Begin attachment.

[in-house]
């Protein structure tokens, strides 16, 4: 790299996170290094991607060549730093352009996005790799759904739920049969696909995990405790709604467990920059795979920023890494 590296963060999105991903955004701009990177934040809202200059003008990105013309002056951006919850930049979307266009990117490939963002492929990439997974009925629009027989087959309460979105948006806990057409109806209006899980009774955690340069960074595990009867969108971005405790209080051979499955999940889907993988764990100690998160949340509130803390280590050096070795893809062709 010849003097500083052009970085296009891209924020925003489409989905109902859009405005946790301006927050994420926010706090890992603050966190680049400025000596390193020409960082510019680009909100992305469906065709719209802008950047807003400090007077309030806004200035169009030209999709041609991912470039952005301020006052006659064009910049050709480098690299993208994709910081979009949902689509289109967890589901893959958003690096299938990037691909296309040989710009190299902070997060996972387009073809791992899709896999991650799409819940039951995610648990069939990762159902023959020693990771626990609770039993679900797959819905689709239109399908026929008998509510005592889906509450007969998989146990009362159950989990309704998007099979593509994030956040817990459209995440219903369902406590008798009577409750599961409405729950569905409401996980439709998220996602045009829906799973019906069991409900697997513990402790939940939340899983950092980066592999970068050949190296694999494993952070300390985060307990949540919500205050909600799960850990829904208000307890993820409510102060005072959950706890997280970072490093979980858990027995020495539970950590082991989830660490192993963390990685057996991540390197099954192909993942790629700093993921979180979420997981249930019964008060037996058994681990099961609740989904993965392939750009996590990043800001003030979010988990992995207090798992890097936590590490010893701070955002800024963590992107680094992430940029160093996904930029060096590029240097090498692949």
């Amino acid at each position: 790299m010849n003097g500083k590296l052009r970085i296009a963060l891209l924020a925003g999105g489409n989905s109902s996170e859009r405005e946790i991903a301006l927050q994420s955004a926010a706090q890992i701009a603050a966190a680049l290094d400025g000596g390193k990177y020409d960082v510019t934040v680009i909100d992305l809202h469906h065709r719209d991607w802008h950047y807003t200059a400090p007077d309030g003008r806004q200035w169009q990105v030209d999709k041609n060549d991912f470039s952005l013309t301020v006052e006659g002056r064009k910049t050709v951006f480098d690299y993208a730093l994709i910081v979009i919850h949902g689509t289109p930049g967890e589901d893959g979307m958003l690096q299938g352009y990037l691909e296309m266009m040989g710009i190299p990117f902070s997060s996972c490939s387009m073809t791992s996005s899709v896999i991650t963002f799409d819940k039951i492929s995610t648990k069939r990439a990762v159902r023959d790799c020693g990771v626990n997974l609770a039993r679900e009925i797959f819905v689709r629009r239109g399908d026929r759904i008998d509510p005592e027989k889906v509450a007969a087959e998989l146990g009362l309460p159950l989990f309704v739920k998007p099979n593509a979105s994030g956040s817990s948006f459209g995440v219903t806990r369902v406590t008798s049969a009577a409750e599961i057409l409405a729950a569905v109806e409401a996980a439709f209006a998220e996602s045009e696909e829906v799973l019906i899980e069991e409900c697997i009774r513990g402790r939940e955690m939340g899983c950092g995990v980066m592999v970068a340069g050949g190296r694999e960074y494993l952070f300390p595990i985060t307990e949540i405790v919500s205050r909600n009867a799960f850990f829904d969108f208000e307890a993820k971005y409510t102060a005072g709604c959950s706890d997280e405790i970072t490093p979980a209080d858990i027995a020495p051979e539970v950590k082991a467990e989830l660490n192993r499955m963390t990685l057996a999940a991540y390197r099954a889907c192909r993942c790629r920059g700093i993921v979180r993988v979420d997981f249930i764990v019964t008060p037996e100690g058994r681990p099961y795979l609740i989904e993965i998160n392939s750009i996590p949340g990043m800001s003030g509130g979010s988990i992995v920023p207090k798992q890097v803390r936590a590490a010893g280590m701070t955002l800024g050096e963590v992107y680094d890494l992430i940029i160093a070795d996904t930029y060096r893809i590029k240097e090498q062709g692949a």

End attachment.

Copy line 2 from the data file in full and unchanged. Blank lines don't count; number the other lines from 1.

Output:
């Protein structure tokens, strides 16, 4: 790299996170290094991607060549730093352009996005790799759904739920049969696909995990405790709604467990920059795979920023890494 590296963060999105991903955004701009990177934040809202200059003008990105013309002056951006919850930049979307266009990117490939963002492929990439997974009925629009027989087959309460979105948006806990057409109806209006899980009774955690340069960074595990009867969108971005405790209080051979499955999940889907993988764990100690998160949340509130803390280590050096070795893809062709 010849003097500083052009970085296009891209924020925003489409989905109902859009405005946790301006927050994420926010706090890992603050966190680049400025000596390193020409960082510019680009909100992305469906065709719209802008950047807003400090007077309030806004200035169009030209999709041609991912470039952005301020006052006659064009910049050709480098690299993208994709910081979009949902689509289109967890589901893959958003690096299938990037691909296309040989710009190299902070997060996972387009073809791992899709896999991650799409819940039951995610648990069939990762159902023959020693990771626990609770039993679900797959819905689709239109399908026929008998509510005592889906509450007969998989146990009362159950989990309704998007099979593509994030956040817990459209995440219903369902406590008798009577409750599961409405729950569905409401996980439709998220996602045009829906799973019906069991409900697997513990402790939940939340899983950092980066592999970068050949190296694999494993952070300390985060307990949540919500205050909600799960850990829904208000307890993820409510102060005072959950706890997280970072490093979980858990027995020495539970950590082991989830660490192993963390990685057996991540390197099954192909993942790629700093993921979180979420997981249930019964008060037996058994681990099961609740989904993965392939750009996590990043800001003030979010988990992995207090798992890097936590590490010893701070955002800024963590992107680094992430940029160093996904930029060096590029240097090498692949």